30 September 2009

Confessions of a thrift store shopaholic

They were diamonds in the rough, but once they were rubbed to a shine, their dazzle was brilliant.
This past Saturday, I went shopping for a new pair of dress shoes. After search several thrift stores, I found them – although they weren’t quite “foot worthy” yet. Whoever had last owned them had apparently not known how to take care of leather, and the exterior was caked with snow salt. The interior, however, was in good shape, and the leather foot liner bore a more important mark of quality – the words “Cole Haan.” A little while later, after I’d cleaned the interior and exterior, and polished the black leather with several coats of polish, the shoes gleamed like new. The best part? This pair of shoes originally retailed for $130 – and I bought them for $2.99.
I’m addicted to thrift shopping. To me, there’s no better present in the world than going into a thrift store and having someone say, as my friend Becky did on my 24th birthday, “Here’s $20. Buy whatever you want.” I don’t remember what I bought that night – but I remember being on top of the world, feeling like the entire store was mine for the asking. It basically was – Savers in those days was the type of place where you could find jeans for $5, and shirts for even less. Hell, you could find pretty much anything there – like Russian army jackboots, World War II leather flying trousers, and the metal detector I bought could attest to. It was like having access to the ultimate garage sale; open daily from 9 a.m. to 9 p.m.
You see, a good thrift store is like the beach where cultural detritus washes up after the consumer storm that created it has died down. Want to know what was really popular 5-10 years ago? Go to Goodwill. You’ll find plenty of copies of “The DaVinci Code,” George Foreman grills, and Backstreets Boys dolls (not that I’ve looked for the latter). It’s all of the stuff that people wanted when it was new, but get rid of after a few years, when the novelty is gone and they’ve moved on. In a way, I’m a forager, going through the cast-offs of a consumer-based economy, where “more” is always better. This has changed with the economic downturn – as people are no longer just getting rid of perfectly good designer clothing simply because they can – but there are still good things to be found.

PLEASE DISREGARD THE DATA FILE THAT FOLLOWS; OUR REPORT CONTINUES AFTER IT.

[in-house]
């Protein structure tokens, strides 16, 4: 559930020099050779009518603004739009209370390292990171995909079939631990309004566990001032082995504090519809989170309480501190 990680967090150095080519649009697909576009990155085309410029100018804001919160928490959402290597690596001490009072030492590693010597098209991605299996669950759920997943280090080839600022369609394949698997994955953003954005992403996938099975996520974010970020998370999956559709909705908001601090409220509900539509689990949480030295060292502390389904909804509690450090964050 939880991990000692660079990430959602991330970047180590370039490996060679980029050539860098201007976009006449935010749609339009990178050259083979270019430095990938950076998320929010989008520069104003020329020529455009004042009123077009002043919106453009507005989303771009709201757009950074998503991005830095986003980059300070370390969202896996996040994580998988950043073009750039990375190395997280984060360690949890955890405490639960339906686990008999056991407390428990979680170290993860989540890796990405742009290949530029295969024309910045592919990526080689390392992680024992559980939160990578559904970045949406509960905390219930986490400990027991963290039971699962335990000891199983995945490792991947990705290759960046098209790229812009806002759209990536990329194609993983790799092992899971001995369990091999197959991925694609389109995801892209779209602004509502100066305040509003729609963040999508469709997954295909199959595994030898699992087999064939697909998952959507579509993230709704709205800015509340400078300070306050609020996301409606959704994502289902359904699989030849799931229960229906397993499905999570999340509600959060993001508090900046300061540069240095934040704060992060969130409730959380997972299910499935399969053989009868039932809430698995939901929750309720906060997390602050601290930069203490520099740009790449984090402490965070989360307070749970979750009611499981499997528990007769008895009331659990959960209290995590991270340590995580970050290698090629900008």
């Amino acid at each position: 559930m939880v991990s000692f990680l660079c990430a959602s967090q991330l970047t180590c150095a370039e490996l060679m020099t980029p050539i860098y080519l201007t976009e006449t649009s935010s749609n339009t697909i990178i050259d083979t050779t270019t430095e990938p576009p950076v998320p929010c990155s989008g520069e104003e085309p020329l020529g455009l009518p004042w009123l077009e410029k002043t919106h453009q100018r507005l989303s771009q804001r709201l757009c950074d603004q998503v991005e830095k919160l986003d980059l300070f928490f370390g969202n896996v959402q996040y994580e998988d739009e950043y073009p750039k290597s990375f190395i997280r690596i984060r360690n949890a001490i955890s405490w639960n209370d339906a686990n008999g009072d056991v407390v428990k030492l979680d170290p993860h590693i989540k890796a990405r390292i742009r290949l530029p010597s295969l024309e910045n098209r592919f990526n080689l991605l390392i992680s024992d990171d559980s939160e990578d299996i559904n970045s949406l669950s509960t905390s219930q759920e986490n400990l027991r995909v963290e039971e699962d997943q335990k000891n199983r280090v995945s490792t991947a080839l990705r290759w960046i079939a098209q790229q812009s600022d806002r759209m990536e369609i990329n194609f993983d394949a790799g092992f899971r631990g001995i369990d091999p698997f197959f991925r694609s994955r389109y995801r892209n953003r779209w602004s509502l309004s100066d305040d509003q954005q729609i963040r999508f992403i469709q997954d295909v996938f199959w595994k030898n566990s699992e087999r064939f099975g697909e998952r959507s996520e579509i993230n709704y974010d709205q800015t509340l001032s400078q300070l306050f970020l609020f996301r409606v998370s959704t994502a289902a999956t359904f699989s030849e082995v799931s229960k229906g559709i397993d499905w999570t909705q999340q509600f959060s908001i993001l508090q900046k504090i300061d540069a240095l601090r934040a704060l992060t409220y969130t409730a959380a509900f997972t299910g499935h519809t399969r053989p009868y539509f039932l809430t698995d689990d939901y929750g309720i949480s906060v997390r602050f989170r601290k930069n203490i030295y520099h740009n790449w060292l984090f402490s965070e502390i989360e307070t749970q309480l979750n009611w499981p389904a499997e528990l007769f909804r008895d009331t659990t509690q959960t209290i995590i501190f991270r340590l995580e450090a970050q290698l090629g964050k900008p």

I don’t know how I ended up like this. My parents always bought me nice, new things when I was growing up. I never wanted for clothes. As I grew older, I developed a fascination with thrift stores, simply because I enjoyed the mystery of them. I never knew what I was going to find, and I loved that. By the time I met my wife, I was addicted. My wife, however, took my game up a notch, telling me that she never paid more than $5 for a shirt and $10 for a pair of pants. My jaw dropped. How did she do it? Years later, I’ve learned her secrets, and then some. I’ve learned how to clean pretty much any stain out of a garment. I’ve learned that leather is a forgiving material always open to the possibility of a resurrection. I’ve learned how to hem my own trousers, and do my own dry cleaning at home. I’ve learned how to do more with less, because on a journalist’s salary, I don’t have much of a choice.
I’ve got this down to a science. Yesterday morning, I walked into the officer wearing a pair of wool dress pants ($1, church yard sale), a blue dress shirt ($1, church yard sale), a lamb’s wool v-neck Gap sweater ($6, Unique) and my new shoes. I looked like a million bucks, but had spent under $10. The confidence that comes with looking good on a budget, however, is priceless.

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